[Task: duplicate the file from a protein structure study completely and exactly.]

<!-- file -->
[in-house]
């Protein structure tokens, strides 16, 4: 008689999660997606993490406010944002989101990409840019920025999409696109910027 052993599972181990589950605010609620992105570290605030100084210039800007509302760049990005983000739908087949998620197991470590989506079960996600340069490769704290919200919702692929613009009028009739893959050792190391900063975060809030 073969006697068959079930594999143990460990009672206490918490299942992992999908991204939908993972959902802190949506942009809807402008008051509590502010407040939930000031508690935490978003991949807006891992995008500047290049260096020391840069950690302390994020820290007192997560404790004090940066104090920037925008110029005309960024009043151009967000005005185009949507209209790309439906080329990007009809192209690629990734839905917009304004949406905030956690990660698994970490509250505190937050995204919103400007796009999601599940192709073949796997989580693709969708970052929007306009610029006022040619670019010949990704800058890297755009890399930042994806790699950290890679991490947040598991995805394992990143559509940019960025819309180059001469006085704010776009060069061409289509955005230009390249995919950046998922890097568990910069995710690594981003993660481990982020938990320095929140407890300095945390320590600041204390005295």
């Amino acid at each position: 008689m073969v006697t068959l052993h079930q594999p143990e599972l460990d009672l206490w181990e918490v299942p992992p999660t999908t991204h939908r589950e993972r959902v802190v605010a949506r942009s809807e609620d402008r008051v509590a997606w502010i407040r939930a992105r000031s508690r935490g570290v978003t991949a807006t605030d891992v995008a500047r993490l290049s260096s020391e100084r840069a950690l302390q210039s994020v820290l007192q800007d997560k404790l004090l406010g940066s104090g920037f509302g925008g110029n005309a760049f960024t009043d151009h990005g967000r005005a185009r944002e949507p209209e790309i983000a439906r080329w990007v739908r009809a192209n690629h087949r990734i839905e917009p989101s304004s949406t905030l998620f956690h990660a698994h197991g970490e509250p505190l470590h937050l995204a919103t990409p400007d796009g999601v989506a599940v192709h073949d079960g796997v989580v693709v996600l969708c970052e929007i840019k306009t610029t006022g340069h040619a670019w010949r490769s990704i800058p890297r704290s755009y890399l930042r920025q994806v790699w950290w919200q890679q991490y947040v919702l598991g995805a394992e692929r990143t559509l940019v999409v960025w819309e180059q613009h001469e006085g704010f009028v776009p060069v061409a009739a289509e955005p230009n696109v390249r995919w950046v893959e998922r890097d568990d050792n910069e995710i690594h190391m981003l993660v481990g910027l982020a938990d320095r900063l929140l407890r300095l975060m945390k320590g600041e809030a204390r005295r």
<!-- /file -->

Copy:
[in-house]
């Protein structure tokens, strides 16, 4: 008689999660997606993490406010944002989101990409840019920025999409696109910027 052993599972181990589950605010609620992105570290605030100084210039800007509302760049990005983000739908087949998620197991470590989506079960996600340069490769704290919200919702692929613009009028009739893959050792190391900063975060809030 073969006697068959079930594999143990460990009672206490918490299942992992999908991204939908993972959902802190949506942009809807402008008051509590502010407040939930000031508690935490978003991949807006891992995008500047290049260096020391840069950690302390994020820290007192997560404790004090940066104090920037925008110029005309960024009043151009967000005005185009949507209209790309439906080329990007009809192209690629990734839905917009304004949406905030956690990660698994970490509250505190937050995204919103400007796009999601599940192709073949796997989580693709969708970052929007306009610029006022040619670019010949990704800058890297755009890399930042994806790699950290890679991490947040598991995805394992990143559509940019960025819309180059001469006085704010776009060069061409289509955005230009390249995919950046998922890097568990910069995710690594981003993660481990982020938990320095929140407890300095945390320590600041204390005295």
């Amino acid at each position: 008689m073969v006697t068959l052993h079930q594999p143990e599972l460990d009672l206490w181990e918490v299942p992992p999660t999908t991204h939908r589950e993972r959902v802190v605010a949506r942009s809807e609620d402008r008051v509590a997606w502010i407040r939930a992105r000031s508690r935490g570290v978003t991949a807006t605030d891992v995008a500047r993490l290049s260096s020391e100084r840069a950690l302390q210039s994020v820290l007192q800007d997560k404790l004090l406010g940066s104090g920037f509302g925008g110029n005309a760049f960024t009043d151009h990005g967000r005005a185009r944002e949507p209209e790309i983000a439906r080329w990007v739908r009809a192209n690629h087949r990734i839905e917009p989101s304004s949406t905030l998620f956690h990660a698994h197991g970490e509250p505190l470590h937050l995204a919103t990409p400007d796009g999601v989506a599940v192709h073949d079960g796997v989580v693709v996600l969708c970052e929007i840019k306009t610029t006022g340069h040619a670019w010949r490769s990704i800058p890297r704290s755009y890399l930042r920025q994806v790699w950290w919200q890679q991490y947040v919702l598991g995805a394992e692929r990143t559509l940019v999409v960025w819309e180059q613009h001469e006085g704010f009028v776009p060069v061409a009739a289509e955005p230009n696109v390249r995919w950046v893959e998922r890097d568990d050792n910069e995710i690594h190391m981003l993660v481990g910027l982020a938990d320095r900063l929140l407890r300095l975060m945390k320590g600041e809030a204390r005295r």